Monday, April 23, 2012

Redefining "Victory"

Winning motivates. The thought of being the first to cross the finish line can push people to do the unachievable. When you're in competition for something, the desired outcome is obvious and when you achieve your goal, praise and admiration will surely follow. However, more often than not, you aren't competing in a race or a high stakes poker game. Victories aren't always obvious which seems silly to say but its true. No one is waiting to give you a gold star when you get your favorite parking spot but that doesn't mean you shouldn't celebrate it. Some times you have to create your own victories in order to motivate yourself. Depending on where you are in life, the victories may also have to adjust. For instance, for a struggling young married couple, a small victory could be as simple as paying the electric bill in full. However a recently graduated med student's victory may be getting their first residency.

One of the lowest points of my life came about 4 months into my 6 month chemo regiment. I had tried several different drugs, been in and out of the hospital, and started visits with an in-home nurse, but nothing seemed to kill the pain and nausea. The drugs for pain made me nauseated, the nausea medicine made me constipated, and constipation medicine made me nauseated. I often couldn't keep down the medicine to treat my nausea because I couldn't go more than 20 minutes or so without throwing it back up. I did thankfully get to familiarize myself with suppositories which proved to be a humiliating waste of time. Not only was this pattern frustrating but it was tiring, discouraging, and very uncomfortable.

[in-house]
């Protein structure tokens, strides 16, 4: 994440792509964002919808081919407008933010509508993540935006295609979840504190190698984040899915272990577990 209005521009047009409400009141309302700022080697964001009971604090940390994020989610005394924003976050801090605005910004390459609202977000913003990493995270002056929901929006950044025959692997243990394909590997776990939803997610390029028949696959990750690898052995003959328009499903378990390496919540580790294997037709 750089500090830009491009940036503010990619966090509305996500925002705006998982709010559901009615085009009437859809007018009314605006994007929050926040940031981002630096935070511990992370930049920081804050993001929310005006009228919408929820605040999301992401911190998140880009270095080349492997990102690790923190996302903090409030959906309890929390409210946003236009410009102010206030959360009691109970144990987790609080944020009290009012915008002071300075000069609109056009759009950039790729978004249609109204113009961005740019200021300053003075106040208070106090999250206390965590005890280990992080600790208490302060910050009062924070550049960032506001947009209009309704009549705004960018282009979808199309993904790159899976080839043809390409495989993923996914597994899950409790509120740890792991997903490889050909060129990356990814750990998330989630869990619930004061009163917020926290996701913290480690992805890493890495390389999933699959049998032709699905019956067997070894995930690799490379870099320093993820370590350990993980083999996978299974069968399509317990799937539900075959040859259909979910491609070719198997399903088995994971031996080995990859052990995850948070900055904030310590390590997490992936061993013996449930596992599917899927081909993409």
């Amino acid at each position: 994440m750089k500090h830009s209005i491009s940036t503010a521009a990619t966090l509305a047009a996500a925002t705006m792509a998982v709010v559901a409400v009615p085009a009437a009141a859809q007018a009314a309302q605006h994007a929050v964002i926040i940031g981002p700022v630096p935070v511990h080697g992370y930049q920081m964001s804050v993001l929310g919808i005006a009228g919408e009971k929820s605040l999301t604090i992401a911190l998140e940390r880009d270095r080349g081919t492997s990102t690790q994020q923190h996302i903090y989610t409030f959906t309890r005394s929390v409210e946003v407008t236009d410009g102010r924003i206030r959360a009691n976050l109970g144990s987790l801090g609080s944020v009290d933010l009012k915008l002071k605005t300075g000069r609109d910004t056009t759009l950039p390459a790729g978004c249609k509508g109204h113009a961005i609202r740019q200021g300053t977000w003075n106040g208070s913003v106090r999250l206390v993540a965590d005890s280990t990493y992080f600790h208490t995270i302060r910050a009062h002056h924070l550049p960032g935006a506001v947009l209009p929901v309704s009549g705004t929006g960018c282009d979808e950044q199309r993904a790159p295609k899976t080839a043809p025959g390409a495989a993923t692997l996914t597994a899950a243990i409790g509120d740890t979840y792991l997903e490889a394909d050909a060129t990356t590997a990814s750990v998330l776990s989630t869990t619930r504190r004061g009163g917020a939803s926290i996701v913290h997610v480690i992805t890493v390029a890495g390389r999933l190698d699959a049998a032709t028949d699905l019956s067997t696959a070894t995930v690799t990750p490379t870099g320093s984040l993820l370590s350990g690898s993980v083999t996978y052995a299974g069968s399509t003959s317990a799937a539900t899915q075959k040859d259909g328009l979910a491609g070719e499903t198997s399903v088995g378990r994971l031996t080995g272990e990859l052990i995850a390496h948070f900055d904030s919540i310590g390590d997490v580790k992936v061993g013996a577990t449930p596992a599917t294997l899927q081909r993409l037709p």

Most weeks my chemo symptoms would land me in the hospital 3-5 days every other week. Hooking up to IV seemed to be the only way to keep my vomiting and pain level at a relatively comfortable level. Even going to to the hospital wasn't a relief. I felt chained to hospital bed watching people come and go, carrying on with their lives as usual. I felt like I was just withering away into the bed sometimes not being able to eat food for a few days at a time.

When I was able to tough it out and stay home, it was a much more depressing story. These were the times I came very familiar with what we fondly named "The Puke Chute." Thank the Lord Almighty for this little invention.

Not unlike a hospital, my house was littered with stacks and stacks of these little babies. I even considered investing in a few dispensers at one point. I had to lay flat on my back without pillows, in my bed without moving. I kept one near my bed at all times in case I chose to engage in any one of strenuous activities such as rolling over, tilting up my head on a pillow to watch TV, get up to go to the bathroom, cough or sneeze, drink, eat, or think about eating. I would also have to do this without any pain medication because the pain pills would make me to vomit causing even more pain.I would stare up at the ceiling and listen to the television, waiting for Carley to get home from work with Starbucks oatmeal; 1 of 3 not-totally-nausiating meals for me at the time. Even the slightest move would prompt another puke chute which was twisted up and placed in a trash can at my bedside, to be emptied at 1:00pm each day when Car returned home.